Amid the barren wilderness of Biblical Zoar (ancient Zoora) southeast of the Dead Sea, thousands of ancient burials, some more than 4,500 years old, have been discovered, making it perhaps the ancient world’s largest cemetery. The ancient burials of Zoora shed light on the panoply of cultures and religions that lived here from the Early Bronze Age to the end of the Byzantine period.
At the southeastern end of the Dead Sea, nestled between the salt-encrusted shores of the sea and the dark, foreboding slopes of the Transjordanian highlands, lies Biblical Zoar (ancient Zoora or Zoara). According to the Bible and early Christian tradition, Lot and his daughters escaped to Zoar (Zoora) after the destruction of Sodom and Gomorrah.
But as author Konstantinos Politis explains in “Death at the Dead Sea,” the harsh, desolate hills of Zoar (Zoora), located at the lowest spot on earth, shelter what is possibly the ancient world’s largest cemetery, which served for thousands of years as the favored burial ground for countless peoples and faiths. The ancient burials that Politis has discovered over the course of three decades working in Zoar (Zoora) have shed light on the panoply of cultures and religions that were found here from the Early Bronze Age and thereafter, including Nabateans, Jews and Christians.
Other than Israel, no country has as many Biblical sites and associations as Jordan: Mount Nebo, from where Moses gazed at the Promised Land; Bethany beyond the Jordan, where John baptized Jesus; Lot’s Cave, where Lot and his daughters sought refuge after the destruction of Sodom and Gomorrah; and many more. Travel with us on our journey into the past in our free eBook Exploring Jordan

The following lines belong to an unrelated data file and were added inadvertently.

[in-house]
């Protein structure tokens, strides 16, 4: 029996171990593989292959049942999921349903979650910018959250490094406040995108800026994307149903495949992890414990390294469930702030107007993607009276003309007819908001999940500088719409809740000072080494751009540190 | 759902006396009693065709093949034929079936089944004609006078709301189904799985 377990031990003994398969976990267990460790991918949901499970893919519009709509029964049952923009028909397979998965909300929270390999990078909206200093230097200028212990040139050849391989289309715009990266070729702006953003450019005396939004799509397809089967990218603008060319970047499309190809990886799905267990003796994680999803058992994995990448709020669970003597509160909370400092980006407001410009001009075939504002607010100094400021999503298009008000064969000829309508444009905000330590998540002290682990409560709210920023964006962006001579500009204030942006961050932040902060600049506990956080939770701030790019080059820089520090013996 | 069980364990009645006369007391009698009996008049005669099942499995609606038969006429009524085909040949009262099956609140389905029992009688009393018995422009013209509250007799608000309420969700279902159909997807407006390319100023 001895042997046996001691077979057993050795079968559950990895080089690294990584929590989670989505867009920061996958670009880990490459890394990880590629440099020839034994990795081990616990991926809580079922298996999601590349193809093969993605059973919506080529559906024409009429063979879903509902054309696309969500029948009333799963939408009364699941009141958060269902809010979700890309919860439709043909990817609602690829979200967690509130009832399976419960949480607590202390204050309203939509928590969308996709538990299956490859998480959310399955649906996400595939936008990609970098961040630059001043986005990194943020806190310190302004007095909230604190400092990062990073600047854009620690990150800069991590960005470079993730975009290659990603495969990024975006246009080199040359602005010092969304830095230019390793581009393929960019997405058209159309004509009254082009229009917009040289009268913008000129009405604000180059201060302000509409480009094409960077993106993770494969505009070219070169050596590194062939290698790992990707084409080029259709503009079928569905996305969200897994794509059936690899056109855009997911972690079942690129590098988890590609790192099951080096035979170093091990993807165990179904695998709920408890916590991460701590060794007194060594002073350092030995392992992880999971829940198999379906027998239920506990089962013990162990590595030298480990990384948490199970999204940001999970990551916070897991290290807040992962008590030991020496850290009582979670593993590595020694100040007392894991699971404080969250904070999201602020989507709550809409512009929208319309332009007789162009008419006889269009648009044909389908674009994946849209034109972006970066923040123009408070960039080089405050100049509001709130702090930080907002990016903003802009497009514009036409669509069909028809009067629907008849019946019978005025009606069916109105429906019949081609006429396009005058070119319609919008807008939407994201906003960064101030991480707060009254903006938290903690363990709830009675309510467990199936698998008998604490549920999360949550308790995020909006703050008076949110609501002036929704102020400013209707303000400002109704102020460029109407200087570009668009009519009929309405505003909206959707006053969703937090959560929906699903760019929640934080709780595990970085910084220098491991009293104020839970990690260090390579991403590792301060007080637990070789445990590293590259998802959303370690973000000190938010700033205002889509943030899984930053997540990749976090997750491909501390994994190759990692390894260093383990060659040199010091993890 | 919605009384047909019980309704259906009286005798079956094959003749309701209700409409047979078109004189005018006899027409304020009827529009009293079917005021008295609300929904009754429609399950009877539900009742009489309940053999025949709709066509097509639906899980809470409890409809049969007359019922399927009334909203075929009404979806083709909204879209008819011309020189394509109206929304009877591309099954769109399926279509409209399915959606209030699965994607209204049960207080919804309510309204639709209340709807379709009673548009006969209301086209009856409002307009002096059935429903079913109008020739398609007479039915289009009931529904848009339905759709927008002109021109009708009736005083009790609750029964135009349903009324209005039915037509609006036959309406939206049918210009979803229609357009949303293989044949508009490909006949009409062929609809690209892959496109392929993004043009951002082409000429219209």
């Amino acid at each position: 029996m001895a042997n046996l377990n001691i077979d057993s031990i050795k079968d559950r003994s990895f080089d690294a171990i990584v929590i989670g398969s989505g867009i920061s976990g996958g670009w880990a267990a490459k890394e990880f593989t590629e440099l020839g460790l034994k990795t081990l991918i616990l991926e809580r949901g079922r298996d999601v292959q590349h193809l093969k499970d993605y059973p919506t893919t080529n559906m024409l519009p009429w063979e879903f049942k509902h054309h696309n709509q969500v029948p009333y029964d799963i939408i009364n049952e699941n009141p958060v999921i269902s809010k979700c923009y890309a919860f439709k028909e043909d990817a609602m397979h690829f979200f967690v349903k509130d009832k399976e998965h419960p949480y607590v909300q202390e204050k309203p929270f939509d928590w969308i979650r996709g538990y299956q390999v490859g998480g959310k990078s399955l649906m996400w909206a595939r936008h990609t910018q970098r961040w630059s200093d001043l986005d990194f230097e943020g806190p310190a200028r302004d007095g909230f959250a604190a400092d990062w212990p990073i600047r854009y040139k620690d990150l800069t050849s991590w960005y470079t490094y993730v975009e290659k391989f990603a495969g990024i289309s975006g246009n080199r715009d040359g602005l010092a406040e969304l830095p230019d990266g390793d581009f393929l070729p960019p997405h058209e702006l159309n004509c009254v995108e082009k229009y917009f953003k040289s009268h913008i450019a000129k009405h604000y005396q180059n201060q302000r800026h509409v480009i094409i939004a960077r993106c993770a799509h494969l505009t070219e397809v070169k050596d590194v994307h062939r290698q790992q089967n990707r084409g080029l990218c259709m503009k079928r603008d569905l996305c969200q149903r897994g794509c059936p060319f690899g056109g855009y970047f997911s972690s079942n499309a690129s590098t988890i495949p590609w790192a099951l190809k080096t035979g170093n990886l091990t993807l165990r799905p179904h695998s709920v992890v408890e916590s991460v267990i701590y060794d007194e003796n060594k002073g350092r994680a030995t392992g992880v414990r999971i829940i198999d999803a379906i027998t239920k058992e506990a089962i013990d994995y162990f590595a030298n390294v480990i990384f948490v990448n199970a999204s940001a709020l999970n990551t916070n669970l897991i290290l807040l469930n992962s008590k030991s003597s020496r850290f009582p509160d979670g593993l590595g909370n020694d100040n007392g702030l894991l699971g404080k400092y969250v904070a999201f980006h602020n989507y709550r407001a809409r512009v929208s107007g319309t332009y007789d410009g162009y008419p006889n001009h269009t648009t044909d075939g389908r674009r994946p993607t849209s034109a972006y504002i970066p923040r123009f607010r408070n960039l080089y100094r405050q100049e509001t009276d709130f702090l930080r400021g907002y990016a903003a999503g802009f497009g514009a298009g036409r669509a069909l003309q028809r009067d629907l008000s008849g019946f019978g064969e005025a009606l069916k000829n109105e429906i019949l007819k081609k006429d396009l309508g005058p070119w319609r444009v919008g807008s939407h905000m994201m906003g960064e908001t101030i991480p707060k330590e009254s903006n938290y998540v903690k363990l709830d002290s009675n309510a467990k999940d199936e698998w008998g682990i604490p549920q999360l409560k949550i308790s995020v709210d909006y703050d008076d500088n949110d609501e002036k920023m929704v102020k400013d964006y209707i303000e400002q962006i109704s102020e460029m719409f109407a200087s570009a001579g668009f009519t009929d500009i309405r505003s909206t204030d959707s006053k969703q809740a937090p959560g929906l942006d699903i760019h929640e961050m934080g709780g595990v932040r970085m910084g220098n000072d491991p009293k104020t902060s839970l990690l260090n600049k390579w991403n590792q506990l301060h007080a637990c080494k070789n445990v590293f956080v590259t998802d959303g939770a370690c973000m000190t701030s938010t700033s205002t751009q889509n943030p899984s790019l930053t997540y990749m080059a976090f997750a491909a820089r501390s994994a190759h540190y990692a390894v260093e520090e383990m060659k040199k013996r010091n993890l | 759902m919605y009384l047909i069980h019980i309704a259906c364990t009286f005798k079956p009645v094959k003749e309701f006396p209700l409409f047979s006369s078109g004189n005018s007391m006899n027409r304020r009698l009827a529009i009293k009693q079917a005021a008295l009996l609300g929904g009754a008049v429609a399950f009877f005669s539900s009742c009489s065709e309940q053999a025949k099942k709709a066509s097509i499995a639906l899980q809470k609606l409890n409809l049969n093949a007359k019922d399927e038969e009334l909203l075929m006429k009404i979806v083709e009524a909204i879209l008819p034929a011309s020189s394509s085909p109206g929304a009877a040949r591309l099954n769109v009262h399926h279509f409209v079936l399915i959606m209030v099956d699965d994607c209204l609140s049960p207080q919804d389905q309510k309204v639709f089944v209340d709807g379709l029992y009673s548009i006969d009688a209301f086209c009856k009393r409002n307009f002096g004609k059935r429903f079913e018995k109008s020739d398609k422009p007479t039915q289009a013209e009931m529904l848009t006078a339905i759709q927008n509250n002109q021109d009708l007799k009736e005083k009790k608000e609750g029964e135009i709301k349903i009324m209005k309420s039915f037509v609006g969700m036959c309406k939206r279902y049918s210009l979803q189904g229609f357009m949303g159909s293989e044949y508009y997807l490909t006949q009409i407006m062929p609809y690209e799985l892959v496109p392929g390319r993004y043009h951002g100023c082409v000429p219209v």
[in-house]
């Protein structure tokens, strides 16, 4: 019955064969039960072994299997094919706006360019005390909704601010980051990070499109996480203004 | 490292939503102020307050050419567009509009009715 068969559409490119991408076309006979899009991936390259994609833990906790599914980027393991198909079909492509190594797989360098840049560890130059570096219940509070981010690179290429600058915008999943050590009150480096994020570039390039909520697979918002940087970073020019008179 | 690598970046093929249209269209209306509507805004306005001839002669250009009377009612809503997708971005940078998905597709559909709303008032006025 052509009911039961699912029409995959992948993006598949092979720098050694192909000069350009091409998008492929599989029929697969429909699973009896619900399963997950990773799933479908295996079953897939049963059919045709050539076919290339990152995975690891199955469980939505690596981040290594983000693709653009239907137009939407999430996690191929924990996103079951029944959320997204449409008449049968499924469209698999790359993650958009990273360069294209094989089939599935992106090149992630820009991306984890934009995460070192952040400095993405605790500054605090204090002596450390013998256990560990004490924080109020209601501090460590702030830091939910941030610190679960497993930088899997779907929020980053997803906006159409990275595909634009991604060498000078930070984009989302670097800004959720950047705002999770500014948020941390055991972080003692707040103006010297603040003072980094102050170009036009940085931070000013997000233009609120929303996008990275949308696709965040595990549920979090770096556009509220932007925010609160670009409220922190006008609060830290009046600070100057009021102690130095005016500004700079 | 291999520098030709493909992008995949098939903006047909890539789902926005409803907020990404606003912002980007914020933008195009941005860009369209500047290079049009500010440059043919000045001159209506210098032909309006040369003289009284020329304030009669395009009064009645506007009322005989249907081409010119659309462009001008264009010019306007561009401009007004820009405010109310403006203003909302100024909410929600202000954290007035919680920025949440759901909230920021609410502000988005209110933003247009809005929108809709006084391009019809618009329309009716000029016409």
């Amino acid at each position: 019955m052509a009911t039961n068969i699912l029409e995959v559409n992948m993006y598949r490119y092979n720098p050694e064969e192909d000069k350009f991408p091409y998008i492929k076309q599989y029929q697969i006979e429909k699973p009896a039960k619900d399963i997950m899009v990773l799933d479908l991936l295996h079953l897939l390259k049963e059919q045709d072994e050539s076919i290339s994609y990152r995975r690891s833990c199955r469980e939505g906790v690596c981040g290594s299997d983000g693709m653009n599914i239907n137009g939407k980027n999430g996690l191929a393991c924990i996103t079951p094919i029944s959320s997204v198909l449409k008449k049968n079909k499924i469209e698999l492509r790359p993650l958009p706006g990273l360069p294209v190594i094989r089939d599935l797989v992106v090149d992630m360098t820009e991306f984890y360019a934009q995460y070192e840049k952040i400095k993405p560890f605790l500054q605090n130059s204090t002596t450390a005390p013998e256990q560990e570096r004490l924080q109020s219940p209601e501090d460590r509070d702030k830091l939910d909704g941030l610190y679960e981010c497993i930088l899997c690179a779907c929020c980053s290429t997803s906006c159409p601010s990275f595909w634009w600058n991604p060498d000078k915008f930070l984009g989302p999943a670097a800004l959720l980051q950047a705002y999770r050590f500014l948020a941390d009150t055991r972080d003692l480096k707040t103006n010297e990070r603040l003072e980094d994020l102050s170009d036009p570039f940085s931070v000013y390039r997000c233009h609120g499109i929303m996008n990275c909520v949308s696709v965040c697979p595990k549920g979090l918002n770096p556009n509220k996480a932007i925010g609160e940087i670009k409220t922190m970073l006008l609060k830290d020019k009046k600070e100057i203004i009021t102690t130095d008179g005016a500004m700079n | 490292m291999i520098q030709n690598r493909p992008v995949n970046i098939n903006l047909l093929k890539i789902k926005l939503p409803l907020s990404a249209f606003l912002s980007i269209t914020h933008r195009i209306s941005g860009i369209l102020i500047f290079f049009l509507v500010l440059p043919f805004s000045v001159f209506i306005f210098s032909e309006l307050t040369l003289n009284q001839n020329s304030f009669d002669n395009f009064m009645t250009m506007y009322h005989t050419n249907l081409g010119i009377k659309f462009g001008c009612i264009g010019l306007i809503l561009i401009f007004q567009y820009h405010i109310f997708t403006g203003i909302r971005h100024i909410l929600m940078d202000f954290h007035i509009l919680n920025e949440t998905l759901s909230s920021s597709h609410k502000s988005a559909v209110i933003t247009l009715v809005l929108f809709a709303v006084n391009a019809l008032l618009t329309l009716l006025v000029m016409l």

The earliest ancient burials discovered by Politis at Zoar (Zoora) date to the Early Bronze Age I-II (c. 3100–2600 B.C.). These cist tombs were built during the heyday of the region’s two largest sites, Bab edh-Dhra and Numeira, considered by some to be the ruins of the ill-fated cities of Sodom and Gomorrah.
Some 2,500 years later, the site of Khirbet Qazone, about 15 miles north of Zoar, was used as an extensive burial ground during the period of the Nabatean kingdom. Here more than 5,000 ancient burials from the first century B.C. to the fourth century A.D. have been identified. Around the same time, Jewish families were also moving into the region of Zoar (Zoora) and purchasing date orchards and farms. Scores of later Jewish tombstones found at Zoar (Zoora) attest to the Jewish community’s continued presence in the region throughout late antiquity.
During the Byzantine period (fourth–sixth centuries A.D.), Zoar (Zoora) became the center of a thriving Christian community. Local Christians built an impressive monastery to commemorate the cave where they believed Lot and his daughters had found refuge during the destruction of Sodom and Gomorrah. The town was even the site of a major Christian bishopric. As such, it is no surprise that hundreds of ancient burials and Greek-inscribed Christian tombstones have been found at Byzantine Zoora.
While some of these ancient burials from Zoar (Zoora) have survived largely intact, most have been robbed and destroyed by looters. Fortunately, Politis has managed to record many of the undisturbed ancient burials and salvage more than 400 of the Greek and Aramaic tombstones that have been looted from Zoar (Zoora), the ancient world’s largest cemetery. Some of these tombstones are now on display in a new museum dedicated to Zoar’s antiquities (see “New Lot’s Cave Museum Set to Open at Ancient Zoar”.)
To continue learning about Biblical Zoar and the ancient world’s largest cemetery, read Konstantinos Politis, “Death at the Dead Sea,” Biblical Archaeology Review, March/April 2012.